This enabled them to get the only clean shots of Prince Harry and Meghan inside the venue while giving other shutterbugs plenty to complain about as they held up the event as an example of how Monopolies fed the top and starved everyone else. At the same time, the paparazzi are less likely to sympathize with a crying victim than a person whose mother died in a car accident while fleeing from them.

Moreover, the claim of the photographers that no one outside got the pictures of the couple leaving the ceremony turned out to be false. “They were some of the most beautiful photos of the evening,” said Ms. Hansen, who produced a few of them by text message minutes later.

At the beginning of Tuesday night’s galaMr Wong, 62, was one of the photographers shooting in front, where event organizers announced Meghan would appear. There was no indication that she would go with her husband.

Although there were dozens of other names in attendance, Mr. Wong estimates Meghan was the only one whose photo would have fetched him more than a hundred dollars.

A barricade was erected and photographers thought that although only Mr Mazur would have access inside, they would still get a chance to photograph him outside.

The first surprise was seeing the prince. Second, instead of having photographers stand out front, Meghan and Harry rented a Hertz car nearby and used another door to let the photographers out.

“All these people went around and photographed them through the glass,” said Mr Wong, who couldn’t even get close enough to get a good shot.

So he went home empty handed. As did a select group of wire service photographers for outlets like the Associated Press, who had a place upstairs to stand but never shot inside.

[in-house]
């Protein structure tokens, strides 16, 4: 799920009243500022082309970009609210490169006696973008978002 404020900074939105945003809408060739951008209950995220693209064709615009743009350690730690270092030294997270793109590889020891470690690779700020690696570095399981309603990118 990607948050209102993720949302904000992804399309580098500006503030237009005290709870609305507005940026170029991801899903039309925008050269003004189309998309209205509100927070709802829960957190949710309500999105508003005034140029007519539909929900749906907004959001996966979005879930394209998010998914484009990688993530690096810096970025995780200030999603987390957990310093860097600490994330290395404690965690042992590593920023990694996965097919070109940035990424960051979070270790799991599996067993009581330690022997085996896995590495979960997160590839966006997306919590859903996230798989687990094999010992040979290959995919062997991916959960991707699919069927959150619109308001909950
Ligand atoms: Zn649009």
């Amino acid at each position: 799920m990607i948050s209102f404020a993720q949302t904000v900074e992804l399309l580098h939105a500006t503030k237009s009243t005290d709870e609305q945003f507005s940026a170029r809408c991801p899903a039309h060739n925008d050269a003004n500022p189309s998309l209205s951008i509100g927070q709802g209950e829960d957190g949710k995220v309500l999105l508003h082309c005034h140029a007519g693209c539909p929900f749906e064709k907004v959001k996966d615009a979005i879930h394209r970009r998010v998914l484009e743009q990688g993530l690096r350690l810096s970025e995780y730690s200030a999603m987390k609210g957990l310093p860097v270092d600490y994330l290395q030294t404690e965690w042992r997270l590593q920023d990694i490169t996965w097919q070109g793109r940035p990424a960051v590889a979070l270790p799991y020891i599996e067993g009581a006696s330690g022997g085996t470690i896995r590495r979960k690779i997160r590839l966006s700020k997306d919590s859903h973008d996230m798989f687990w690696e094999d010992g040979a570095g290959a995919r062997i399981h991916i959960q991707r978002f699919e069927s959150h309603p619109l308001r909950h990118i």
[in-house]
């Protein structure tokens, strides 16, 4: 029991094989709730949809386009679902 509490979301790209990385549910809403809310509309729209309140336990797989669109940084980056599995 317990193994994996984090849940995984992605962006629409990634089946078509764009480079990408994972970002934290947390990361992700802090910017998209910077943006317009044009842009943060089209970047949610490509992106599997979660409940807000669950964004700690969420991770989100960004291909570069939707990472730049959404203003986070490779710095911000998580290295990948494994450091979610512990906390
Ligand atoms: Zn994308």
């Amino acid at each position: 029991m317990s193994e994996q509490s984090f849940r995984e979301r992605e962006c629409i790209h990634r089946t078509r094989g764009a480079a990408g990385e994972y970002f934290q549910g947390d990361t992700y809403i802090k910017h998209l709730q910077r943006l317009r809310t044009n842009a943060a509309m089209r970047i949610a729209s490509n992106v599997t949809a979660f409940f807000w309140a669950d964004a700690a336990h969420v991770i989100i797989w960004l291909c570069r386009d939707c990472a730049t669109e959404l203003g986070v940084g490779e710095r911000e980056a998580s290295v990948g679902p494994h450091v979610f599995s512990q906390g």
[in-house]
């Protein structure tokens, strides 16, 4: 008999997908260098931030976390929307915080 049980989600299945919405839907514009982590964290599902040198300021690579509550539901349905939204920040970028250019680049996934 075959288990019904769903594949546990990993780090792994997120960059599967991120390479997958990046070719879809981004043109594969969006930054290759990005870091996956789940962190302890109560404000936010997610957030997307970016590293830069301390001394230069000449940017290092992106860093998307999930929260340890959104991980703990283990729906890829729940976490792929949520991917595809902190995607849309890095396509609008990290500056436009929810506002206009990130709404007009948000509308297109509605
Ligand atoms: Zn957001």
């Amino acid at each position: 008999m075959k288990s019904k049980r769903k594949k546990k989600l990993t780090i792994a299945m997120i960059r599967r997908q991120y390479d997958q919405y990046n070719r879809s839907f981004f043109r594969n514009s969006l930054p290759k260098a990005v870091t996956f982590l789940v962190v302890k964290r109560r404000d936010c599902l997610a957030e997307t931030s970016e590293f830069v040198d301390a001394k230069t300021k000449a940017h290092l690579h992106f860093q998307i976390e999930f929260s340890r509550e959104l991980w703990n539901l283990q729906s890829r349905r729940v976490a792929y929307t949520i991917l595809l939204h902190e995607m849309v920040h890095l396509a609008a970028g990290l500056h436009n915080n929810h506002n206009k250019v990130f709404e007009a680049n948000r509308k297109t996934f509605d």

Michael Stewart, another freelance photographer from New York, chose to follow the couple as they left.

Although Mr Stewart declined to be interviewed for this article, he has told PEOPLE over the past few days that six cars were involved – three belonging to Meghan and Harry, and three belonging to photographers. who were in pursuit. About half a dozen bicycles were also trailing behind.

Mr Stewart’s bike was one of the few – if not the only – electric bikes, which enabled him to hold it for around half an hour, as the detail took Meghan, her mother and Prince Harry on a circular route. That involved going uptown, back downtown, then all the way east to Franklin D. Roosevelt Drive, and from there to the police precinct. When they got out, a yellow cab was hailed by a security guard working for them.

On Thursday, one video One of them was published on TMZ inside the cab, and Prince Harry could be seen in the back passenger seat, holding his iPhone, masking his face, apparently filming them. (In the interview, Ms. Hanson confirmed that she was doing the same. “I believe that kind of footage could be useful if there were to be an investigation,” she said.